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US Open Day 3 ATP Preview: Berdych, Dimitrov, Wawrinka

Aug 27th 2014

A former US Open champion scored a dramatic upset over a top-10 opponent in the first week of last year’s tournament. He’ll have a chance to do it again this year. Nick Nemeroff looks at that matchup and two others from Day 3.

Lleyton Hewitt

Tomas Berdych v. Lleyton Hewitt

The tennis gods have done no favors for Lleyton Hewitt and Tomas Berdych. Despite the fact that Hewitt is well past his prime, Berdych would have preferred a simpler first-round task. Facing a former Grand Slam champion is probably not how Berdych hoped he envisioned his U. S. Open starting off.

Whoever is able to escape this first-round clash will have a huge weight lifted off their shoulders. Both men have lost three out of their last four matches and are really hungry for a good run of form.  An opening win in this section of the draw is monumental. With no member of the Big Four present in this quarter, the winner of this match will have a very realistic shot at a deep run during the fortnight.

Berdych and Hewitt have only met on two previous occasions with the Czech taking both matches. Their last meeting came over five years ago in Munich.

Hewitt is the underdog entering this encounter but should like his chances against Berdych, especially when taking into account that his counterpunching and defensive skills have the potential to allow a struggling offensive baseliner to crumble apart.

Once engaged in protracted baseline exchanges, Berdych will need to ensure that he controls the center of the court and keeps the cagey Hewitt moving. When Berdych is pushed towards the tramlines, he’s forced into defending and hitting with a heightened amount of spin, something he is not particularly comfortable with.

At last year’s U. S. Open, Hewitt was able to neutralize Juan Martin del Potro’s enormous base of power, taking out the Argentine in a five-set thriller under the lights.  With Berdych far from his best at the moment, don’t be shocked if Hewitt pulls off yet another huge U. S. Open upset.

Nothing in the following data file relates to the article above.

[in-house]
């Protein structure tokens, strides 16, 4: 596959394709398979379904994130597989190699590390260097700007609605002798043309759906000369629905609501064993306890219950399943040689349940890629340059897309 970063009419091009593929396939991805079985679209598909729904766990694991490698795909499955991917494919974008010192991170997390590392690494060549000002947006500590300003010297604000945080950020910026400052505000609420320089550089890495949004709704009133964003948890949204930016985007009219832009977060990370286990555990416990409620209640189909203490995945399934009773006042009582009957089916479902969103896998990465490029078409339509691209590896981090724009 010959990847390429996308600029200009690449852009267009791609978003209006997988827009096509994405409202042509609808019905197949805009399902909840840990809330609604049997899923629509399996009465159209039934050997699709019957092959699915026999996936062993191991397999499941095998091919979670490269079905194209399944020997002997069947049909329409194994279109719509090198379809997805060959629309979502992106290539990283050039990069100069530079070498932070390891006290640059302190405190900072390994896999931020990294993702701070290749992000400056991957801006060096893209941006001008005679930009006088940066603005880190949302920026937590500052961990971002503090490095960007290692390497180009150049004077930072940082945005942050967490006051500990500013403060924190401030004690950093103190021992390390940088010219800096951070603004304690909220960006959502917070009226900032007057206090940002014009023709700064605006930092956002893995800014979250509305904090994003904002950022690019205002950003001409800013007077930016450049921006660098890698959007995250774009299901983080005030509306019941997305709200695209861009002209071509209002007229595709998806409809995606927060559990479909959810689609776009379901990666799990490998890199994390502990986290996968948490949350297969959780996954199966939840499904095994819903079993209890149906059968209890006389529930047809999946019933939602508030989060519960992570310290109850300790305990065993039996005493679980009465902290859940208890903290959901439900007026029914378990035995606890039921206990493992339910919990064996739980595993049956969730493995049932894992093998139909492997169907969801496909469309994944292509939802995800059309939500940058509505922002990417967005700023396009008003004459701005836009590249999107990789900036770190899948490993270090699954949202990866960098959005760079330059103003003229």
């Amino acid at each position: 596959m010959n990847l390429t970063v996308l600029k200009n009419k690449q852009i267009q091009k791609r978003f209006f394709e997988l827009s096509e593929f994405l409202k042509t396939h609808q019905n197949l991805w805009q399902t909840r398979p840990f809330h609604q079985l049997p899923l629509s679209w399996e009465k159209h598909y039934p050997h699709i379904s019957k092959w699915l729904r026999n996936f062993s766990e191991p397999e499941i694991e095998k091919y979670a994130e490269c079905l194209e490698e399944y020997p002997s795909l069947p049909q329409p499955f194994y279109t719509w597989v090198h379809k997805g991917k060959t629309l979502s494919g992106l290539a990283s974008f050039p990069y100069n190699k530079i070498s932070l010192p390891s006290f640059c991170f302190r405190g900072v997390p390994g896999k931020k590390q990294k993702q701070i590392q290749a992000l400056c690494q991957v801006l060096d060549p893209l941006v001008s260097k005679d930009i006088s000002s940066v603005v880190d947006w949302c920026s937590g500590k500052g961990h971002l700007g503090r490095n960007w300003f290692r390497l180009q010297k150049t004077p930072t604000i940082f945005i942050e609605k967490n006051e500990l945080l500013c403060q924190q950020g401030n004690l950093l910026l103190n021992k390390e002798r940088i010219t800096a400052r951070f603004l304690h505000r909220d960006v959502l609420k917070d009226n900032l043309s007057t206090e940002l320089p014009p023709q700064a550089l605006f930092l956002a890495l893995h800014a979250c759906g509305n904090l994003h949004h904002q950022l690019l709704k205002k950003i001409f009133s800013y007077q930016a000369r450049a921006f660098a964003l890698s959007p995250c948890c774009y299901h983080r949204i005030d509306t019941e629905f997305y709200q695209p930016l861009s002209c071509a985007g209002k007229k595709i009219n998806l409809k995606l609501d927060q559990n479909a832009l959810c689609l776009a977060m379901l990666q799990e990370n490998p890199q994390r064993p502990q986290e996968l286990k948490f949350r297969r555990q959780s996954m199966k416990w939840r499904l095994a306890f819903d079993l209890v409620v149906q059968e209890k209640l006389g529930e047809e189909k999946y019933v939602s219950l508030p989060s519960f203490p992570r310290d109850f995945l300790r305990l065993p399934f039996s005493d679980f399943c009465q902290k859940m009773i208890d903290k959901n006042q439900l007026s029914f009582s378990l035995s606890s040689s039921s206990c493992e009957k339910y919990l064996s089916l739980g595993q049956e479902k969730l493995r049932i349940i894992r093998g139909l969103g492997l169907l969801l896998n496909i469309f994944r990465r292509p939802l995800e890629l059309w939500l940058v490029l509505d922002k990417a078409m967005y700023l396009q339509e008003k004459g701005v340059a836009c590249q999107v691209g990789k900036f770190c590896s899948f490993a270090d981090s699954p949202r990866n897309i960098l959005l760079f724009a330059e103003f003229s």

Prediction: Hewitt in five sets

Grigor Dimitrov

Ryan Harrison v. Grigor Dimitrov

For the second straight major, Ryan Harrison has drawn Grigor Dimitrov in the first round.  Not unfamiliar with demanding early-round draws at majors, Harrison will once again be pitted against an upper-echelon opponent.

In their match at Wimbledon earlier this summer, the American was able to keep it close in the first set before Dimitrov pulled away and took the match in three routine sets. Adding to the challenge of facing a top-10 opponent in the first round,  Harrison, who entered the tournament via a wild card given to him by the USTA, has only won two hard-court matches since Miami.    

Dimitrov had a solid run to the semifinals of Toronto before losing to eventual runner-up Jo-Wilfried Tsonga. The Bulgarian then had a short week in Cincinnati, losing to Jerzy Janowicz in the second round.

Harrison is am immensely talented player. He’s the holder of a fantastic serve, is able to generate a ton of racket speed on his groundstrokes, and has great hands at the net.  Harrison supplements these skills with a supreme level of athleticism.  His major problem is his court positioning. Similar to Richard Gasquet, Harrison tends to camp out well behind the baseline, making it infinitely harder for him to properly utilize his weapons.

Dimitrov is equipped with similar athletic skills as Harrison and does well moving forward and generating pace from the back of the court, but unlike Harrison, Dimitrov embraces the baseline and is always looking to move forward. Unless Dimitrov plays an absolutely horrendous match, there’s very little chance of him succumbing to a defensive-minded Ryan Harrison.

Prediction: Dimitrov in three sets

Stanislas Wawrinka

Stan Wawrinka v. Thomaz Bellucci

Stan Wawrinka will be presented with his second straight lefty opponent in Thomaz Bellucci as he seeks to navigate his way through the first week of the fortnight. 

Bellucci is an extremely dangerous Brazilian who can deliver high quantities of topspin on his forehand and really send it for a ride.  Currently ranked No. 91 in the world, Bellucci has been ranked as high as No. 21 and has pushed the likes of Roger Federer and Novak Djokovic on several big stages.

Wawrinka’s and Bellucci’s only previous meeting came back in 2009, a match that Bellucci won in straight sets.

Changing the direction of the ball will be a key element of this match. Bellucci plays with a western-forehand grip and has a large grip change to make between his forehand and backhand. Wawrinka hovers between a semi-western and western forehand and must also make a similarly large grip change to access his backhand.  It’ll be interesting to see whether Bellucci and Wawrinka stay zoned in with cross-court exchanges or decide to mix up the direction of their rallies.

Bellucci is one of the few players on tour that may actually be able to threaten Wawrinka’s backhand with his cross-court topspin forehand, much as Rafael Nadal has done over the years against Wawrinka.  He’ll have to be careful not to leave balls short to Wawrinka’s backhand, though, or it’s game over.

Wawrinka might be up for a trickier test than some may expect, but expect the Swiss to ride out any storm that comes his way and get the job done in the end.

Prediction:  Wawrinka in four sets